Photomicrographs of Acid Crystals

This is probably the most interesting part of my job. It's also the first time I tried to produce such photographs. Before I start on the photomicrography project (with another colleague), I did my research and found some interesting works that had already been done: Alcoholic Cocktails under the Microscope and the Colourful World of Chemical Crystals. I took a few carboxylic acids that were already in our lab inventory and put them under our new Nikon Ci-L microscope.

Left: microscopic image of the crystals without polarized light (dark field)
Right: microscopic image of the crystals with polarized light

The pictures above are produced when I sandwich the crystals between the glass slide and the cover. However, Microscopy UK shared that their slides were prepared by melting the crystals (sandwiched between the slide and cover) using an alcohol lamp. I wasn't confident in using the lamp, so I used the hot plate instead. When the crystals melt, the slides are removed from the hot plate and it will quickly re-crystalize into a thin film. Interestingly, the images from the slides I've prepared are very different from those in their website, likely because of the environmental factors influencing the formation of the crystals as they cool.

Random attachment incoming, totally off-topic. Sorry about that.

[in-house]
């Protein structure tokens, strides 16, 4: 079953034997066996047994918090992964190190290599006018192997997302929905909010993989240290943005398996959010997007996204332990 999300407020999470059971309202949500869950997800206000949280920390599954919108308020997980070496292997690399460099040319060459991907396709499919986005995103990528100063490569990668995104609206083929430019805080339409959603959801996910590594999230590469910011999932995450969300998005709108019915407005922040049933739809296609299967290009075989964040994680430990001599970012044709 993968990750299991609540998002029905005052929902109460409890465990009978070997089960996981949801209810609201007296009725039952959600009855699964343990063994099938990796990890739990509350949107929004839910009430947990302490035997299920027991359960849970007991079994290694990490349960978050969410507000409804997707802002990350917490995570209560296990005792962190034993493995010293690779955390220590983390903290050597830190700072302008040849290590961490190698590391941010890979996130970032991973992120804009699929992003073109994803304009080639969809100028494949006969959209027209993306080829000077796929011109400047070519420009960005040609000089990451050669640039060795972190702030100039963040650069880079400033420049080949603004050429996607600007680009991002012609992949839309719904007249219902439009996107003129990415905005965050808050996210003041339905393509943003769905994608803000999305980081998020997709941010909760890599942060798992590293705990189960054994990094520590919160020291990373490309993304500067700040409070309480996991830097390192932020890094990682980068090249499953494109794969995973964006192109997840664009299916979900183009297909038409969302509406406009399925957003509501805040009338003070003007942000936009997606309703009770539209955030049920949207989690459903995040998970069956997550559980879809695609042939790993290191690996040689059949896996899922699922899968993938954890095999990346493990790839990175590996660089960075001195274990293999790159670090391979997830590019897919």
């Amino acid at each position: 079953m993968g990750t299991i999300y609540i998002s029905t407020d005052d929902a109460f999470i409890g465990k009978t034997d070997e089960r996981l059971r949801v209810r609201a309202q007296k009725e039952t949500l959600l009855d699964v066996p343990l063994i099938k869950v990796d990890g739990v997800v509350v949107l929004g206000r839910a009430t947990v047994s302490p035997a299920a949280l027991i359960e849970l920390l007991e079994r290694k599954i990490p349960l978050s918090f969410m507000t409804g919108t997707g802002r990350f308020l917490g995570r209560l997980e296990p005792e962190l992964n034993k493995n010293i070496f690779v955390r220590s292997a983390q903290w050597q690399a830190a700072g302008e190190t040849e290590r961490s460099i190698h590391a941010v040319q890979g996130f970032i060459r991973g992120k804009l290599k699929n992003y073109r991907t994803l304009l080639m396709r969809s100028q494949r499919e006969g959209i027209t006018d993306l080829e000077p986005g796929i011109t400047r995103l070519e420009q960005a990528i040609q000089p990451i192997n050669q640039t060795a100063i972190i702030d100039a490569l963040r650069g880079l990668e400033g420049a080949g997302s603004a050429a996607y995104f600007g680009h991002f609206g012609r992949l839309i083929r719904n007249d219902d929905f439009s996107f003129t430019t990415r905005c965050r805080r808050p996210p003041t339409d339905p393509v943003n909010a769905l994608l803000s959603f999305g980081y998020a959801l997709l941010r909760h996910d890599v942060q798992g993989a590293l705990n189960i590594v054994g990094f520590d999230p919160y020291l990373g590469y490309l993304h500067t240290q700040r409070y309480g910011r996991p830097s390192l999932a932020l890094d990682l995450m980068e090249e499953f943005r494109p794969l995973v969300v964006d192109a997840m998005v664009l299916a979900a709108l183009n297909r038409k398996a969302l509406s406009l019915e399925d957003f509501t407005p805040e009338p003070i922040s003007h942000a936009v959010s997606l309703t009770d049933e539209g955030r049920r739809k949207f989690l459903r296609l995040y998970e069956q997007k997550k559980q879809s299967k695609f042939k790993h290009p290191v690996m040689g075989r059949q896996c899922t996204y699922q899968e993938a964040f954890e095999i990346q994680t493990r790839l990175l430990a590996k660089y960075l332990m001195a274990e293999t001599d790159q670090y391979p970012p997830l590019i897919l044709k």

Left to right: salicylic acid, tartaric acid, sorbic acid

These are how the thin crystal layers look under a polarized light microscope. Aren't they pretty?

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